In our new world of managed care, that is called a value added service. When we work with people there are a lot of value added services we provide. Not everyone likes all of them. We are noticing that some of the case managers with the insurance companies don't always want us involved. Perhaps they don't understand how this benefits people. Perhaps they don't want people watching. Or perhaps they just don't see the difference between what we do and what they are supposed to be doing. I also know what we do can be seen as a message that the insurance case manager isn't doing their job. That couldn't be further from the truth. We fully understand the constraints of having a clear line between what can and cannot be done. We are trying to fill the gaps. We are slowly limping toward a partnership that will work for everyone. I spend a lot of time thinking about those relationships and, in the end, I believe our intent will be recognized. It is the most amazing partnership when it works well.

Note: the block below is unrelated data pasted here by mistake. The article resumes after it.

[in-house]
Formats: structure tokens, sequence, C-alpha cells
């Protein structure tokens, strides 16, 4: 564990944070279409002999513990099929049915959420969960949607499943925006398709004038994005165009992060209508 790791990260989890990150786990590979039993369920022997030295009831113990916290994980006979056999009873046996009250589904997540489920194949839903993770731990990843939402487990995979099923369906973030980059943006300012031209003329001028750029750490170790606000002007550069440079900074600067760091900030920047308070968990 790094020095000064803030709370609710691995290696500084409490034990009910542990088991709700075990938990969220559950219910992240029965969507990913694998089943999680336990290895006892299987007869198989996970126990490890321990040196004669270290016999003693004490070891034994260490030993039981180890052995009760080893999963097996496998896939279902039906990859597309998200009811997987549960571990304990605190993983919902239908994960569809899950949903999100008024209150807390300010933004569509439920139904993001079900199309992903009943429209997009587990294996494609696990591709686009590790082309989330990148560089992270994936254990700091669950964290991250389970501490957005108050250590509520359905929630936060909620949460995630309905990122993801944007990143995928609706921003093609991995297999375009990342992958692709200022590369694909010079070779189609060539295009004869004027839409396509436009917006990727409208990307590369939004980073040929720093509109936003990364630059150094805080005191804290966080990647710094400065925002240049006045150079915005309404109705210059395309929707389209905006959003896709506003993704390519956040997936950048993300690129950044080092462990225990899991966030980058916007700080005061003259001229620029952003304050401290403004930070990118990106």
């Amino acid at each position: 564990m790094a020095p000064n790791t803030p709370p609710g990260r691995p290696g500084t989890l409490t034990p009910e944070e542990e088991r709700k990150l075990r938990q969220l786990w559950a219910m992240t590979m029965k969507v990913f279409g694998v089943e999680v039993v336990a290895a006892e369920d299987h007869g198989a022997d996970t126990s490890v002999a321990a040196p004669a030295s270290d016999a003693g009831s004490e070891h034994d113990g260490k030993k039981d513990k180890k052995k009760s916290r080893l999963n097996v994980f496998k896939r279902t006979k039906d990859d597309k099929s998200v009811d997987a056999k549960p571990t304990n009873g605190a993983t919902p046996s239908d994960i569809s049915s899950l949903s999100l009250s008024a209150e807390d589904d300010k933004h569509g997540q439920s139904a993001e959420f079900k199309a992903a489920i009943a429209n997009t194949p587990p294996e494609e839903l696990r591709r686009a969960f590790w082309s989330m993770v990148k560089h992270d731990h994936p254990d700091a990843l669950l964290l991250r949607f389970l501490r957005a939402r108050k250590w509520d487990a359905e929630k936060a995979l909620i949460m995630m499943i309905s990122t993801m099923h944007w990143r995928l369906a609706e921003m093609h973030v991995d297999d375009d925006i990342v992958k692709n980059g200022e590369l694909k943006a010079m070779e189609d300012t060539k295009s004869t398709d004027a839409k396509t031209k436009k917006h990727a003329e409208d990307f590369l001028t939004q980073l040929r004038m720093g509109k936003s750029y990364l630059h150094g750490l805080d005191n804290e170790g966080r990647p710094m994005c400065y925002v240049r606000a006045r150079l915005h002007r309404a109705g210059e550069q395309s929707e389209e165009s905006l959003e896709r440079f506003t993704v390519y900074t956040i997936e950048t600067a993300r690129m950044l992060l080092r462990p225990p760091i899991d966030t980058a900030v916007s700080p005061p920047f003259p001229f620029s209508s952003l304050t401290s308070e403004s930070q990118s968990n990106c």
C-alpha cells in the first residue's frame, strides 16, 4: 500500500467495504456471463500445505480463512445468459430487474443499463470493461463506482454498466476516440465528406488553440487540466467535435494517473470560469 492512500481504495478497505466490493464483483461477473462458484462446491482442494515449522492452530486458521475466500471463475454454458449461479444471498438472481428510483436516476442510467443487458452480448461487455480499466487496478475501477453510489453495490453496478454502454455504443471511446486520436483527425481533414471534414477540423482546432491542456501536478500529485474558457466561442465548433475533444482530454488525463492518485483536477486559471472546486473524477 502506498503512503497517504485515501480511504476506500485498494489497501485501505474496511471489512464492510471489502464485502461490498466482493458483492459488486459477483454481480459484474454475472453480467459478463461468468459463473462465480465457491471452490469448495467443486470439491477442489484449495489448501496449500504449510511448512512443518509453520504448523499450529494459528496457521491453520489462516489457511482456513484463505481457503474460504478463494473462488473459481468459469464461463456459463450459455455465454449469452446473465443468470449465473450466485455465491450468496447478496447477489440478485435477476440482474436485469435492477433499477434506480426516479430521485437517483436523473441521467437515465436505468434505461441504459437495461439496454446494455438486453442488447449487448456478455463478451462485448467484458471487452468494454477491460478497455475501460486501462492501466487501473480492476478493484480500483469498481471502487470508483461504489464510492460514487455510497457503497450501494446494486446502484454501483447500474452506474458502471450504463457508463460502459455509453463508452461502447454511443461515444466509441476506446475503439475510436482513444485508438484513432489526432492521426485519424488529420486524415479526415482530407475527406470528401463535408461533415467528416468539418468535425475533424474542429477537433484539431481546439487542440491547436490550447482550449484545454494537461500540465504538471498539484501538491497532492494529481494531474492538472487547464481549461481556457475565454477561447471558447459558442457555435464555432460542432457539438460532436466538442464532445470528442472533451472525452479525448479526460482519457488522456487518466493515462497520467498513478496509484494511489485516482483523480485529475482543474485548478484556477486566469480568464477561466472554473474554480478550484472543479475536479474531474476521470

People often ask me how managed care is working for us. When I say it is going well, they look at me suspiciously. Is there something I am holding back? If I have complaints about managed care, they are the same complaints any healthcare provider would have about working with insurance companies. The paperwork, changing policies and trying to figure out how each insurance company is interpreting the guidelines of a program we have worked with for 21 years, takes up much too much of my time. We are mostly at their mercy. I look forward to the day, and I know it will come, that I won't have to spend days sending endless emails asking about very small details that affect payment and services. And wait for replies. 

So what's the upside? We get to go to the jail and the courthouse and the homeless shelter and the nursing home to get people out, we get to love what we do. We get to help people find a job at Dunkin' Donuts, get a car and get off Medicaid. We get to see someone communicate for the first time with his wife via his new Tobii that we fought hard for to be purchased. We get to try and fail, and try again. We get to have amazing relationships with our coworkers and clients, creating community. And that is why we signed up for this work.